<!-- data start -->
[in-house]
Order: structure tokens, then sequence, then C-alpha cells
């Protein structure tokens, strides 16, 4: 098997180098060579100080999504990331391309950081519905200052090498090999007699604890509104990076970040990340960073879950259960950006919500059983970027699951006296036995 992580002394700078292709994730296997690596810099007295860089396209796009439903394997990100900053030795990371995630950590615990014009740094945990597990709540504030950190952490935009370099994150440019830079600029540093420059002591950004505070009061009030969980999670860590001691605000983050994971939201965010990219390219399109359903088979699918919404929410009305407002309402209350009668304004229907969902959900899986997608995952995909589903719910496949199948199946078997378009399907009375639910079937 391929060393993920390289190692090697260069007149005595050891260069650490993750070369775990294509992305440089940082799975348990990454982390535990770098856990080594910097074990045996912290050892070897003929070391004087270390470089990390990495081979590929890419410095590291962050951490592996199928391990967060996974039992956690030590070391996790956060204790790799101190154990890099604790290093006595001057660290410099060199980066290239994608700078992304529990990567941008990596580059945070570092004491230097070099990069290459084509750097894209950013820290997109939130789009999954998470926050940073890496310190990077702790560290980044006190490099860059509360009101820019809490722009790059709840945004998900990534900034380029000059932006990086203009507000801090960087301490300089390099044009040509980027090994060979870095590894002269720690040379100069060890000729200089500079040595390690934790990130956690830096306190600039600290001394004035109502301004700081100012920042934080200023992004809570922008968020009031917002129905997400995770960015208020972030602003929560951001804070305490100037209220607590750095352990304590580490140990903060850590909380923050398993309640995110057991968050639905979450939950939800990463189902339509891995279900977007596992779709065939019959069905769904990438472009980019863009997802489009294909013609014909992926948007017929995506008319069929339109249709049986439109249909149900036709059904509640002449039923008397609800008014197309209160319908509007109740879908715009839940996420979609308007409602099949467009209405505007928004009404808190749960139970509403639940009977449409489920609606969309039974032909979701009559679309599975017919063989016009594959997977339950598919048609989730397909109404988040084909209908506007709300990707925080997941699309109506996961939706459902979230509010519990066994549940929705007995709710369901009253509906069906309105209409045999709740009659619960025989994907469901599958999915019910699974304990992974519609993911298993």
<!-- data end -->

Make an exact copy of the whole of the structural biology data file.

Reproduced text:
[in-house]
Order: structure tokens, then sequence, then C-alpha cells
């Protein structure tokens, strides 16, 4: 098997180098060579100080999504990331391309950081519905200052090498090999007699604890509104990076970040990340960073879950259960950006919500059983970027699951006296036995 992580002394700078292709994730296997690596810099007295860089396209796009439903394997990100900053030795990371995630950590615990014009740094945990597990709540504030950190952490935009370099994150440019830079600029540093420059002591950004505070009061009030969980999670860590001691605000983050994971939201965010990219390219399109359903088979699918919404929410009305407002309402209350009668304004229907969902959900899986997608995952995909589903719910496949199948199946078997378009399907009375639910079937 391929060393993920390289190692090697260069007149005595050891260069650490993750070369775990294509992305440089940082799975348990990454982390535990770098856990080594910097074990045996912290050892070897003929070391004087270390470089990390990495081979590929890419410095590291962050951490592996199928391990967060996974039992956690030590070391996790956060204790790799101190154990890099604790290093006595001057660290410099060199980066290239994608700078992304529990990567941008990596580059945070570092004491230097070099990069290459084509750097894209950013820290997109939130789009999954998470926050940073890496310190990077702790560290980044006190490099860059509360009101820019809490722009790059709840945004998900990534900034380029000059932006990086203009507000801090960087301490300089390099044009040509980027090994060979870095590894002269720690040379100069060890000729200089500079040595390690934790990130956690830096306190600039600290001394004035109502301004700081100012920042934080200023992004809570922008968020009031917002129905997400995770960015208020972030602003929560951001804070305490100037209220607590750095352990304590580490140990903060850590909380923050398993309640995110057991968050639905979450939950939800990463189902339509891995279900977007596992779709065939019959069905769904990438472009980019863009997802489009294909013609014909992926948007017929995506008319069929339109249709049986439109249909149900036709059904509640002449039923008397609800008014197309209160319908509007109740879908715009839940996420979609308007409602099949467009209405505007928004009404808190749960139970509403639940009977449409489920609606969309039974032909979701009559679309599975017919063989016009594959997977339950598919048609989730397909109404988040084909209908506007709300990707925080997941699309109506996961939706459902979230509010519990066994549940929705007995709710369901009253509906069906309105209409045999709740009659619960025989994907469901599958999915019910699974304990992974519609993911298993």